Kalen Lumsden is a JD candidate at Osgoode Hall Law School.
The University of Kansas, one of the first universities with a formal open access policy, along with 21 other universities, have joined together to form the Coalition of Open Access Policy Institutions (COAPI). Their mandate will be to craft policies to implement open access and advocate for it on a national level.
In 2009 the University of Kansas established their open access policy, which “asserts the rights of KU faculty to provide broad, free access to their journal publications to colleagues around the world.”
COAPI represents a collective commitment to implement an open access policy in practical, tangible ways. With a membership that includes Harvard, Columbia, MIT and Stanford this coalition may have the institutional weight behind it to effect actual change.
They plan to meet in November at the Berlin 9 Open Access Conference in Washington, DC to discuss where their focus should be and where to begin.
One positive aspect of open access policies is the potential for cost savings. Presently, in Canada, many universities, including York, are opting out of their blanket tariff with Access Copyright — the copyright collective that manages permissions associated with photocopying and course-packs — in favour of open access, creative commons licensing, individual licences and fair use exemptions, partially in an attempt to save money (previously discussed by IP Osgoode here). Coalitions like COAPI will help make open access a viable alternative.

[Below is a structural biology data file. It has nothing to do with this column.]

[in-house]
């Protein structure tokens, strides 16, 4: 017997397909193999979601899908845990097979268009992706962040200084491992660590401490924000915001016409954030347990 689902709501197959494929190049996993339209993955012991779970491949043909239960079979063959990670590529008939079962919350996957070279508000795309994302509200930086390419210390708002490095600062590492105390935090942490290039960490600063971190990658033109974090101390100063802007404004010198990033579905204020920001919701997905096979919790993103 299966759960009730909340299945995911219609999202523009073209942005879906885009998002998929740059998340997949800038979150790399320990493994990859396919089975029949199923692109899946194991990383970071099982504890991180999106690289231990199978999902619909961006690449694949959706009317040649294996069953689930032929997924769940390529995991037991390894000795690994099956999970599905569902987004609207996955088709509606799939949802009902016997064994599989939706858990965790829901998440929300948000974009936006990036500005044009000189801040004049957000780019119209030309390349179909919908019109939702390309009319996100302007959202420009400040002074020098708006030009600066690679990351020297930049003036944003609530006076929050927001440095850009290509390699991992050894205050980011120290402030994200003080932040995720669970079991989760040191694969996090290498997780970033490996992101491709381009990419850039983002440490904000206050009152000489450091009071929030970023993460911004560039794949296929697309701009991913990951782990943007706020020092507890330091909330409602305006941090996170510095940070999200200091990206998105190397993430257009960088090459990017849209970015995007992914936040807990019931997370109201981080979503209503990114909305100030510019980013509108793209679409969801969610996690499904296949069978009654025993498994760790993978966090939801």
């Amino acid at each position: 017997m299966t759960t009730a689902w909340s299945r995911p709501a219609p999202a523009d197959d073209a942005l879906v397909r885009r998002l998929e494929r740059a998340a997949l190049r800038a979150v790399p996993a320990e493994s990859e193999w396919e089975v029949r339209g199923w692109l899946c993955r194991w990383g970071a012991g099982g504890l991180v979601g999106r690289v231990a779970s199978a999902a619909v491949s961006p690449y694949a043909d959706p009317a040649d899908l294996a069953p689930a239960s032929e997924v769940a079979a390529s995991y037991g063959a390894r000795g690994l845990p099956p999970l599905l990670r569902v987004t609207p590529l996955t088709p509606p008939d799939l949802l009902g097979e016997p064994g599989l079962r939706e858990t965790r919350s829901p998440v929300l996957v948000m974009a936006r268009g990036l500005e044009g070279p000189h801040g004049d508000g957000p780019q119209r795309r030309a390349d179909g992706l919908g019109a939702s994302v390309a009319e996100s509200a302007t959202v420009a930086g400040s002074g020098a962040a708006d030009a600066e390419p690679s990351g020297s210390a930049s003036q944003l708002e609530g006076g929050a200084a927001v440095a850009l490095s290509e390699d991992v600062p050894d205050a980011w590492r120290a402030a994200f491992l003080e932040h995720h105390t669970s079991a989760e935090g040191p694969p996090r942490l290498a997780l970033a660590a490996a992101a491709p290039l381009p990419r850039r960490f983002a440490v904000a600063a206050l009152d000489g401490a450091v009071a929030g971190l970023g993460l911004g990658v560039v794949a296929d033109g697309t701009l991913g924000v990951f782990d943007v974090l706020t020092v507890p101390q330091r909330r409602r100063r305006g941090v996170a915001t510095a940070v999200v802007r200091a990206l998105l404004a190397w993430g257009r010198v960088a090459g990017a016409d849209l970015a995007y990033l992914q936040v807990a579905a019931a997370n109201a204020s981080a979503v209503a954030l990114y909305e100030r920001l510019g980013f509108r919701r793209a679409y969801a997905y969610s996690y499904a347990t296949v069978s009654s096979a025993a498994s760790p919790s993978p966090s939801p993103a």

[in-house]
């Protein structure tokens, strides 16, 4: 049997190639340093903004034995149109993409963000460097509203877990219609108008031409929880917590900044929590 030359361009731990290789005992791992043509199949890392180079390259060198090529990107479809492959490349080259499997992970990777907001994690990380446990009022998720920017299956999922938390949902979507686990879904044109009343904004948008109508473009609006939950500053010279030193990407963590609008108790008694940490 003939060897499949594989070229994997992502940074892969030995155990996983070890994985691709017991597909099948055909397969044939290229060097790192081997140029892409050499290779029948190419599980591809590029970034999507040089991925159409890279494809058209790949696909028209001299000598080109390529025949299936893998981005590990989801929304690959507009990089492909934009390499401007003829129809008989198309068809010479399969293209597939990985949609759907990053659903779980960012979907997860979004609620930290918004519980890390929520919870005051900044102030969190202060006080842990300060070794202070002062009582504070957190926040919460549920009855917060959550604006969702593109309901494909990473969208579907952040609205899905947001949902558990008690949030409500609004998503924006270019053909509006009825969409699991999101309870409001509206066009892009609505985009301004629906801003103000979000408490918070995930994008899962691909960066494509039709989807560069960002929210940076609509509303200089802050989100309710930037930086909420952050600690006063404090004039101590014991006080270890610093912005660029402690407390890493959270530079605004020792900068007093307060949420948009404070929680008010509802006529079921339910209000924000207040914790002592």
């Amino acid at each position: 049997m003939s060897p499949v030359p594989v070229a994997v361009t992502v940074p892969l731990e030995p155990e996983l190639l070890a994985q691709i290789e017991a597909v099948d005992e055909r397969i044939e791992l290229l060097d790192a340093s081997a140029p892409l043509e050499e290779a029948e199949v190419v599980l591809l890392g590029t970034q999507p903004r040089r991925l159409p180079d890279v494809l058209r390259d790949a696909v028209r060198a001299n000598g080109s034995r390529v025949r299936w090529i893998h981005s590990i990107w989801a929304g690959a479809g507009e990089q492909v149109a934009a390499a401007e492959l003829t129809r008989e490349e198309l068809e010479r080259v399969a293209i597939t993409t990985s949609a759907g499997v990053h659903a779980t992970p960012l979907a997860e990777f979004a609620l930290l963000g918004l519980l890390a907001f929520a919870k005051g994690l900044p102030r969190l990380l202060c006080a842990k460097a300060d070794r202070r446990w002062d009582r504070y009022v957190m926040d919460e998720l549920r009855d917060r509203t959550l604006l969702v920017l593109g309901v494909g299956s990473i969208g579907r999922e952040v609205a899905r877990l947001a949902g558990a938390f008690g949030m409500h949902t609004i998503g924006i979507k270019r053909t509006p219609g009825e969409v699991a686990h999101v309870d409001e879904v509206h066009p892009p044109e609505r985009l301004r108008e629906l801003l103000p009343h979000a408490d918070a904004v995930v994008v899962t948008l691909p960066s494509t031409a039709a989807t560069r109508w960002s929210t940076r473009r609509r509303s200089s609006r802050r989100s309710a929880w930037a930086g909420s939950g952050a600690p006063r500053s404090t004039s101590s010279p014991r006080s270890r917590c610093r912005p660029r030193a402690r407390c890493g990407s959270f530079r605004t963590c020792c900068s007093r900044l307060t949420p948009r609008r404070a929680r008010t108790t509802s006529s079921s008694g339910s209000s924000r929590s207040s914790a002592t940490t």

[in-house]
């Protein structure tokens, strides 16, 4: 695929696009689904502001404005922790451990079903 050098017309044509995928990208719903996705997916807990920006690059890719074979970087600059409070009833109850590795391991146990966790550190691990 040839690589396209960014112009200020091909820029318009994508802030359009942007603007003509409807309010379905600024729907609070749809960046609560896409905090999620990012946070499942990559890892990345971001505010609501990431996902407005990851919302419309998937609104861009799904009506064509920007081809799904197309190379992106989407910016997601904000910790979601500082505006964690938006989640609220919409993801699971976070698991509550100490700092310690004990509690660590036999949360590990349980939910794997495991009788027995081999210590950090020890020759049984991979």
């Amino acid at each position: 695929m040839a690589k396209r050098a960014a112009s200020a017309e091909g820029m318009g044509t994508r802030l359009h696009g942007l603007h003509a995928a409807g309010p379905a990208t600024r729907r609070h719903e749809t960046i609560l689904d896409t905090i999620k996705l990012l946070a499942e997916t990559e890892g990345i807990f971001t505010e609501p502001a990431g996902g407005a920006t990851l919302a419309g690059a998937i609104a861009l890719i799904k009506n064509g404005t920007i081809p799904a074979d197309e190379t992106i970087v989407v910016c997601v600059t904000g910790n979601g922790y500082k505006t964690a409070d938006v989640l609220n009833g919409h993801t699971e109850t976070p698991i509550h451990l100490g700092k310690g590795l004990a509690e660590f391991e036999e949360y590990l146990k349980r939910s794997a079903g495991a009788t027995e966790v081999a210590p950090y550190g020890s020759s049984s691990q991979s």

Considered from one perspective, academic publishing is a bit of a racket: the writers and researchers are not compensated by the journals for their work, and yet the cost to access the journals is often quite high. Through controlling the means of distribution of a specialized type of knowledge, publishers profit. This is not to say that they do not provide an essential service through their curatorial and editorial contributions. However, as the purpose of academic journalism is usually to foster a dialogue and the value of a journal comes from being peer-reviewed, a policy that furthers the discussion is in the best interests of academia.
Research and the communication of new ideas occurs on a global scale and while COAPI is composed of only American universities, the benefits of sharing knowledge will cross borders. From universities, whose raison d’être is the promulgation of knowledge, open access policies make intuitive sense. Considering the changes in the upcoming year in how Canadian universities are managing their copy permissions as research adapts to the internet, the nascent development of COAPI can only be of assistance in smoothing out some of our growing pains. Maybe, if COAPI is looking to broaden their membership, they could look north.